The Early Italian Immigrants and Their Impact on American Culture

Early Italian immigrants , like so many other cultural groups, came to America looking for new opportunities. They endured many hardships before, during, and after their travels to the U.S. However, despite the challenges these immigrants faced, their culture not only endured, but made a lasting impact on American culture as well. This article gives facts about the early Italian immigrants, and what life was like for them in the New World.

Italian Immigration

Between 1821 and 1930, vast amounts of Italian immigrants came to America from regions all over Italy. The greatest number came between 1880 and 1914, when about four million Italian immigrants settled in cities throughout the northeast. The majority of immigrants were from the southern regions of Italy such as Campania, Sicily, and the city of Naples. The most common reasons these italians immigrated were lack of economic opportunities, disease, poverty, and starvation. There were already immigrants from other parts of Europe in America, and Italians wanted to share in the new opportunities that America offered.

 Italian Immigration To The United States: This gives a history of when Italians Immigrated, and where they settled

 Early Italian Immigrants in California: This offers a timeline of early Italian immigrants in California, and their culture.

 Italian Communities In Wisconsin: This article gives the history of Italian settlement in Wisconsin, especially in the city of Madison.

Early Immigrant Life

Life for Italian immigrants was not easy. Most of them were poor, and lived in lower-class communities in large cities that came to be known as "Little Italy's." These "Little Italy" communities were known as such because of the large number of Italian immigrants and the Italian culture that they continued to carry on with full force. Everyone in the community spoke the same language, practiced the same religion, cooked similar food, and shared similar ways of life. Very often the immigrants in these communities would help new immigrants adjust to life in America. At the time Italians immigrants were viewed as the bottom of society, and so they often had to take on menial work such as garbage collectors, sewing in factories, and other difficult job that were deemed as undesirable.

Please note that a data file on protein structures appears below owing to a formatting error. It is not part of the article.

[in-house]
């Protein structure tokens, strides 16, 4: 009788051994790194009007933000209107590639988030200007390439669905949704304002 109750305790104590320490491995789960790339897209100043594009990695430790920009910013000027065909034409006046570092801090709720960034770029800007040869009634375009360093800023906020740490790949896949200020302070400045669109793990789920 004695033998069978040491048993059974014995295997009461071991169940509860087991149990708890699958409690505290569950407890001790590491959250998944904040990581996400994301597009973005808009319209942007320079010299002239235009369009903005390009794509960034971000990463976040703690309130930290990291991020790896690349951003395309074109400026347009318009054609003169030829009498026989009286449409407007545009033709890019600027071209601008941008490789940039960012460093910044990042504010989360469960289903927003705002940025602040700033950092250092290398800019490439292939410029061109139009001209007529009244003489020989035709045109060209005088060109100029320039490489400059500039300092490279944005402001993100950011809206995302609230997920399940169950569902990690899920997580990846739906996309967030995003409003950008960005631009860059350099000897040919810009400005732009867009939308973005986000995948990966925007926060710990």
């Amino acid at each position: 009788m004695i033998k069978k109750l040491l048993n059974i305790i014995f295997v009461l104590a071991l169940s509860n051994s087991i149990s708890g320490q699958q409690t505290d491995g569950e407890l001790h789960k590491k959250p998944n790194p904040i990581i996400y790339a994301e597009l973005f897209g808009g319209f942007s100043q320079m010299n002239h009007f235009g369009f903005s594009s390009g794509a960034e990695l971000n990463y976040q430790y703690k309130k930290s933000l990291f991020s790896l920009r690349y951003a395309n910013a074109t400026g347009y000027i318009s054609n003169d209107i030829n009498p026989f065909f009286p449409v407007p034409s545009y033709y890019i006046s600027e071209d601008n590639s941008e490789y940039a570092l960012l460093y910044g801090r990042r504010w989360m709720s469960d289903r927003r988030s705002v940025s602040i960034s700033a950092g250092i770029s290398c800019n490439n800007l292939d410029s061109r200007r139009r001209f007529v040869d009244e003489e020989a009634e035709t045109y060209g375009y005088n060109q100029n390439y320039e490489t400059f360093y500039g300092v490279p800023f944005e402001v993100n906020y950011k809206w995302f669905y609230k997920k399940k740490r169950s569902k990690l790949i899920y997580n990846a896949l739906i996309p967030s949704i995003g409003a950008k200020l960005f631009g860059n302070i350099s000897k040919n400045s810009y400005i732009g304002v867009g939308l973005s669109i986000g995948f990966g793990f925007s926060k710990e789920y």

Jobs For Early Italian Immigrants: This article includes pictures, and talks about the types of work the early Italians performed.

 The Early Years of the Zancanella Family: This is an interview about the Zancanella Family, when the first member of the family immigrated to the U.S., and the types of industries the family members worked in.

 Italians In The Coalmines: This is a PDF report about early Italian experiences working the coal mines.

 Early Italian Culture

Early Italian culture revolved almost exclusively around the extended family. Families pulled together to earn income, raise children, and offer moral support. Italians brought with them wonderful foods that are now part of American culture. The foods that Italian immigrants are most noted for is pizza and pasta. However, many cheeses, breads, olive oils, wines, and meats were imported to the United States, as well as the abundant use of tomatoes, particularly for sauces. Italians families were, and are a very religious people. The almost exclusive religion of early immigrants was Catholicism, and Catholicism is still the predominant cultural religion to this day. Roman Catholic parishes were established in the States to preserve this aspect of Italian culture.

 Italian Assimilation Into American Culture: This article looks at the desire for Italians to assimilate, especially during the Great Depression years.

 Giving Voice To An Immigrant Story: This is a book review about the history of Boston’s Italian community.

 How Mass Market Italian Food Falls Short: This is a USA Today article that gives a humorous look at the misguided attempts at Italian, mass marketed food, compared to traditional, regional Italian food. The point is that over time, the recipes have assimilated to American taste.

 Rosa: The Life Of An Italian Immigrant: This is a moving autobiography about Rosa Cavalleri’s immigration from Italy in 1884. The book details her personal trials, how she adapted to a forced migration to the U.S. , and her eventual settlement in Chicago.

Italian Americans have most certainly staked their claim in the American Dream. They have risen up the social ranks from the disadvantaged and impoverished, to wealth, and opportunity providers. Some of the most notable, and beloved entertainers are of Italian decent.  However, as time has changed, the basic values of family, unity, and hard work prevail. These values are a source of pride and dignity that link Italian Americans of today to their ancestors that first came to this country so many years ago.